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Structural equation modeling versus marginal structural modeling for assessing mediation in the presence of posttreatment confounding

Beatrijs Moerkerke (UGent) , Tom Loeys (UGent) and Stijn Vansteelandt (UGent)
(2015) PSYCHOLOGICAL METHODS. 20(2). p.204-220
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G.0111.12
Abstract
Inverse probability weighting for marginal structural models has been suggested as a strategy to estimate the direct effect of a treatment or exposure on an outcome in studies where the effect of mediator on outcome is subject to posttreatment confounding. This type of confounding, whereby confounders of the effect of mediator on outcome are themselves affected by the exposure, complicates mediation analyses and necessitates apt analysis strategies. In this article, we contrast the inverse probability weighting approach with the traditional path analysis approach to mediation analysis. We show that in a particular class of linear models, adjustment for posttreatment confounding can be realized via a fairly standard modification of the traditional path analysis approach. The resulting approach is simpler; by avoiding inverse probability weighting, it moreover results in direct effect estimators with smaller finite sample bias and greater precision. We further show that a particular variant of the G-estimation approach from the causal inference literature is equivalent with the path analysis approach in simple linear settings but is more generally applicable in settings with interactions and/or noncontinuous mediators and confounders. We conclude that the use of inverse probability weighting for marginal structural models to adjust for posttreatment confounding in mediation analysis is primarily indicated in nonlinear models for the outcome.
Keywords
structural equation modeling, CROSS-SECTIONAL ANALYSES, G-estimation, marginal structural modeling, posttreatment confounding, mediation, LONGITUDINAL MEDIATION, PSYCHOLOGICAL-RESEARCH, EFFECT DECOMPOSITION, CAUSAL, ASSUMPTIONS, INFERENCE, BIAS

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Citation

Please use this url to cite or link to this publication:

Chicago
Moerkerke, Beatrijs, Tom Loeys, and Stijn Vansteelandt. 2015. “Structural Equation Modeling Versus Marginal Structural Modeling for Assessing Mediation in the Presence of Posttreatment Confounding.” Psychological Methods 20 (2): 204–220.
APA
Moerkerke, Beatrijs, Loeys, T., & Vansteelandt, S. (2015). Structural equation modeling versus marginal structural modeling for assessing mediation in the presence of posttreatment confounding. PSYCHOLOGICAL METHODS, 20(2), 204–220.
Vancouver
1.
Moerkerke B, Loeys T, Vansteelandt S. Structural equation modeling versus marginal structural modeling for assessing mediation in the presence of posttreatment confounding. PSYCHOLOGICAL METHODS. 2015;20(2):204–20.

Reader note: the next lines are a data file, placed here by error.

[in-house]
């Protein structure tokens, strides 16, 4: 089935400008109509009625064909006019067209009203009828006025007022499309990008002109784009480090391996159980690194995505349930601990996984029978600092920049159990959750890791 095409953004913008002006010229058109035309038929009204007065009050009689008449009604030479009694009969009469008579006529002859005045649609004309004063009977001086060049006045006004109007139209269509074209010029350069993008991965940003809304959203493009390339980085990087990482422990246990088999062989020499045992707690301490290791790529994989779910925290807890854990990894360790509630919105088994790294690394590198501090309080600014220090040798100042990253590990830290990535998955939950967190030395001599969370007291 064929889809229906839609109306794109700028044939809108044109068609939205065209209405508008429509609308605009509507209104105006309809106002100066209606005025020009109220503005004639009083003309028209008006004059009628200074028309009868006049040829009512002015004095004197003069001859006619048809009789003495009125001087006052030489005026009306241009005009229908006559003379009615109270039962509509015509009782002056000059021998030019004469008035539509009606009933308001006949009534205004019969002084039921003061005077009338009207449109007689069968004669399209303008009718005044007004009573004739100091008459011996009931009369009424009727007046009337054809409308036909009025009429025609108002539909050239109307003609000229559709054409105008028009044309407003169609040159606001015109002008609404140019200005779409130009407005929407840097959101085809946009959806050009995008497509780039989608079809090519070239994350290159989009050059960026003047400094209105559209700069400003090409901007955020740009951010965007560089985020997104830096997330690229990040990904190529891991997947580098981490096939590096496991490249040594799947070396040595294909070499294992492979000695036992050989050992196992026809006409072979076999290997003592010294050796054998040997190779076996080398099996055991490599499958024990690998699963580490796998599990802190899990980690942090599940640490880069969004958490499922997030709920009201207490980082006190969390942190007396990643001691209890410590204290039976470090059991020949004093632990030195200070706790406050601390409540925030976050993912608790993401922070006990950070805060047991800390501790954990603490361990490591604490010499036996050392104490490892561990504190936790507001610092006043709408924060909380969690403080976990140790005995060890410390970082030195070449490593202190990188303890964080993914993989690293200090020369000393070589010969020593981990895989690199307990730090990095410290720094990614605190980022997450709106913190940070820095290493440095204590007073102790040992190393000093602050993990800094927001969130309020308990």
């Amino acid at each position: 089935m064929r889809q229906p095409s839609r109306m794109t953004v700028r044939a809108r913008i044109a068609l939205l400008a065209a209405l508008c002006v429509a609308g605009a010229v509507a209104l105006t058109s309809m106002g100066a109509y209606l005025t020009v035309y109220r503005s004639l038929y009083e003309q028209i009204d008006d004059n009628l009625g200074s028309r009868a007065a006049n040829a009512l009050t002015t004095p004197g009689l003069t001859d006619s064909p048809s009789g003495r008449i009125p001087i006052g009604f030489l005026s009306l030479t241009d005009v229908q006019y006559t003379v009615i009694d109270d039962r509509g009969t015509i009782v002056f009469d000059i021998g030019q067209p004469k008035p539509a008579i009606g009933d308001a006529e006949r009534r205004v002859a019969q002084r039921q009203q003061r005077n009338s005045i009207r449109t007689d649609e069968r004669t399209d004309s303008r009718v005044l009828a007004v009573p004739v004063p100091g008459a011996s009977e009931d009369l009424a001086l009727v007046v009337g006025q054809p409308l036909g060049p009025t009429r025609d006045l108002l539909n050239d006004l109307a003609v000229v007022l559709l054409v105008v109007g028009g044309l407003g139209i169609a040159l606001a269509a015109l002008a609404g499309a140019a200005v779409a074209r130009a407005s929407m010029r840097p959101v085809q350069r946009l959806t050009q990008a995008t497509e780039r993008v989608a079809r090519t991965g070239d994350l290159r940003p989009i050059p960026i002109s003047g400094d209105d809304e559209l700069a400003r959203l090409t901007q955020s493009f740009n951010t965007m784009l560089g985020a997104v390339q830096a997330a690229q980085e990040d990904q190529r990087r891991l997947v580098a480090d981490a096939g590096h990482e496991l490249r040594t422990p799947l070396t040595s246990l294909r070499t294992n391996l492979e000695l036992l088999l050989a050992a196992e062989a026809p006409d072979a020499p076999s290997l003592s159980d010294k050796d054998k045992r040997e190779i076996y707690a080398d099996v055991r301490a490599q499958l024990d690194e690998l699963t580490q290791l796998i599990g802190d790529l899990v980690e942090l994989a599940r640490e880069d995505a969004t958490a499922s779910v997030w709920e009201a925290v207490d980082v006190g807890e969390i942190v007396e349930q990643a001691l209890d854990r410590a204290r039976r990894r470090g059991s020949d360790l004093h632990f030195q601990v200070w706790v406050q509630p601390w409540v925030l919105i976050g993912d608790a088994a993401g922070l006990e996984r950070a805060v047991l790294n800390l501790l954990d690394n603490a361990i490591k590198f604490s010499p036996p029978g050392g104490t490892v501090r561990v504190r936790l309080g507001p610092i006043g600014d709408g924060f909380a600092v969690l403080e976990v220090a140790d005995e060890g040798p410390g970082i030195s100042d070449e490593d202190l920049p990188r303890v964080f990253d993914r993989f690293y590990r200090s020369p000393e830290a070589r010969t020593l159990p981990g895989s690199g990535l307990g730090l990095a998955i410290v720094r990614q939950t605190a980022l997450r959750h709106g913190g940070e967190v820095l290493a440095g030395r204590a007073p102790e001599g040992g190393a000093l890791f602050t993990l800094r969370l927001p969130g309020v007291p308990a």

MLA
Moerkerke, Beatrijs, Tom Loeys, and Stijn Vansteelandt. “Structural Equation Modeling Versus Marginal Structural Modeling for Assessing Mediation in the Presence of Posttreatment Confounding.” PSYCHOLOGICAL METHODS 20.2 (2015): 204–220. Print.
@article{5905330,
  abstract     = {Inverse probability weighting for marginal structural models has been suggested as a strategy to estimate the direct effect of a treatment or exposure on an outcome in studies where the effect of mediator on outcome is subject to posttreatment confounding. This type of confounding, whereby confounders of the effect of mediator on outcome are themselves affected by the exposure, complicates mediation analyses and necessitates apt analysis strategies. In this article, we contrast the inverse probability weighting approach with the traditional path analysis approach to mediation analysis. We show that in a particular class of linear models, adjustment for posttreatment confounding can be realized via a fairly standard modification of the traditional path analysis approach. The resulting approach is simpler; by avoiding inverse probability weighting, it moreover results in direct effect estimators with smaller finite sample bias and greater precision. We further show that a particular variant of the G-estimation approach from the causal inference literature is equivalent with the path analysis approach in simple linear settings but is more generally applicable in settings with interactions and/or noncontinuous mediators and confounders. We conclude that the use of inverse probability weighting for marginal structural models to adjust for posttreatment confounding in mediation analysis is primarily indicated in nonlinear models for the outcome.},
  author       = {Moerkerke, Beatrijs and Loeys, Tom and Vansteelandt, Stijn},
  issn         = {1082-989X},
  journal      = {PSYCHOLOGICAL METHODS},
  language     = {eng},
  number       = {2},
  pages        = {204--220},
  title        = {Structural equation modeling versus marginal structural modeling for assessing mediation in the presence of posttreatment confounding},
  url          = {http://dx.doi.org/10.1037/a0036368},
  volume       = {20},
  year         = {2015},
}

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